• Broaden workforce development programs that reduce the barriers to employment, expand training opportunities, and provide pathways to higher wages for local community members. A newly-launched job training program in Hawai’i, Kupu ‘Aina Corps, provides temporary paid employment, health insurance, college credits, and the chance to upskill in environmental and sustainability related work. It is designed for those who have been furloughed or unemployed due to COVID-19, or are recent graduates seeking opportunities. This model could be replicated in other states.
  • Significantly expand urban greening programs to plant trees, establish and maintain parks and green spaces, and implement nature-based solutions for stormwater management. Such assets improve community well-being and climate resilience by expanding access to nature, filtering pollution, mitigating flooding, and reducing urban heat islands.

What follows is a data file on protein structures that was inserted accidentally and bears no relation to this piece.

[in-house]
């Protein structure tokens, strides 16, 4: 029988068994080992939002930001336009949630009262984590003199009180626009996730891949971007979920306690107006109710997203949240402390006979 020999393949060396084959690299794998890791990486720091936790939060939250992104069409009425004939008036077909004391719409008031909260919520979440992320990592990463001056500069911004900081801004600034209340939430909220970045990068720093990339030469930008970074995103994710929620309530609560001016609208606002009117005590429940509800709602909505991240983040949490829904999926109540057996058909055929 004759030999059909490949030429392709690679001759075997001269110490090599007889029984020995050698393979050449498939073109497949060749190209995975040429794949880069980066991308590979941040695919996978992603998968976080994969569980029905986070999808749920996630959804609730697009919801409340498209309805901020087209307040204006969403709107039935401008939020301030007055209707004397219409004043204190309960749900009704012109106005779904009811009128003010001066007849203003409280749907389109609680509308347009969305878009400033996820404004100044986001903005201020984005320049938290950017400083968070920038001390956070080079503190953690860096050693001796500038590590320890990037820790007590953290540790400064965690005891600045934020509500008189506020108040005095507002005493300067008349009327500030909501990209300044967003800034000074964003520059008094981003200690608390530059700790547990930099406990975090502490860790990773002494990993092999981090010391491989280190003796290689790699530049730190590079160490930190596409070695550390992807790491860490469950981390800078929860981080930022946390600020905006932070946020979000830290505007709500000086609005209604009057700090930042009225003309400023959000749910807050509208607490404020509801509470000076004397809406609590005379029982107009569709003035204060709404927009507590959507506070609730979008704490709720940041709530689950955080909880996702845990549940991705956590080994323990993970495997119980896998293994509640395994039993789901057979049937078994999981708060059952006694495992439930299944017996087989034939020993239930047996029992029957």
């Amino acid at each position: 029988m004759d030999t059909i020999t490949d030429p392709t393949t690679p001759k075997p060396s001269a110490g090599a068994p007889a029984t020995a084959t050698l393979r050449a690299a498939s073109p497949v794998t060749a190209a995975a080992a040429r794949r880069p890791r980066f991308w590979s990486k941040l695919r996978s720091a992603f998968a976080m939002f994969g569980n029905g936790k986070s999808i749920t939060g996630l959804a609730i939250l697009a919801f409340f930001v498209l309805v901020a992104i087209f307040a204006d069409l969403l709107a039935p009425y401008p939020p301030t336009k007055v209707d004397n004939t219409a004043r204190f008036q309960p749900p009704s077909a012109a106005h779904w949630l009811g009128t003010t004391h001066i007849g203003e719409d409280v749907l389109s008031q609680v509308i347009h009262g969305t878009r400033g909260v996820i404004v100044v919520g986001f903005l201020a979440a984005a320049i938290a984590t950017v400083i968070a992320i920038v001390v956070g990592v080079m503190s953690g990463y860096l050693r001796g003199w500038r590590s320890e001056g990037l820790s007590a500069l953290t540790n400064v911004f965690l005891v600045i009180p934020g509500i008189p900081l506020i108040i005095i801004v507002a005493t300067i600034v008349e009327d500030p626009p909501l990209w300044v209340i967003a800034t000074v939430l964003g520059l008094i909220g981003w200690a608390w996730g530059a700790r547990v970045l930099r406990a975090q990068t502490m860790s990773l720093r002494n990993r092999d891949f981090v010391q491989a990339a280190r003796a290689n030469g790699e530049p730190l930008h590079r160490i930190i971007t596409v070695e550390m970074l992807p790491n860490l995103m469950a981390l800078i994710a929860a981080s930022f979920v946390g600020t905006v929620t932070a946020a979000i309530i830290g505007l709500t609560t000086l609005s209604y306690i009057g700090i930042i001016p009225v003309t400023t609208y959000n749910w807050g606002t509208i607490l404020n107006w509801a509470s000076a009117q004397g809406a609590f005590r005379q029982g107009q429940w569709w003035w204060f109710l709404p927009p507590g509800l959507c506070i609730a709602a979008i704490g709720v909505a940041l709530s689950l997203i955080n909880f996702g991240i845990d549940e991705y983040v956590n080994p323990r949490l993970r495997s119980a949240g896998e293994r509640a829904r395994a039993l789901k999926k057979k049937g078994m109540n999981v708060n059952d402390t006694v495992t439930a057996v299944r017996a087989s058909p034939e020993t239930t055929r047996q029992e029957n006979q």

• Provide weatherization assistance services through locally hired contractors and crews to help low-income families improve the comfort and safety of their homes, while reducing energy use and saving money. Retrofitting the built environment also creates employment; the American Council for an Energy Efficient Economy estimates that 21 jobs are created for every $1 million invested in efficiency.
  • Expand programs that reduce costs and improve access to distributed clean energy and storage, especially in low-income and vulnerable communities. Recent research conducted by the Brookings Institution found that clean energy jobs command higher and more equitable wages when compared to all workers, and many have lower educational requirements, making them broadly accessible to those impacted by the economic downturn.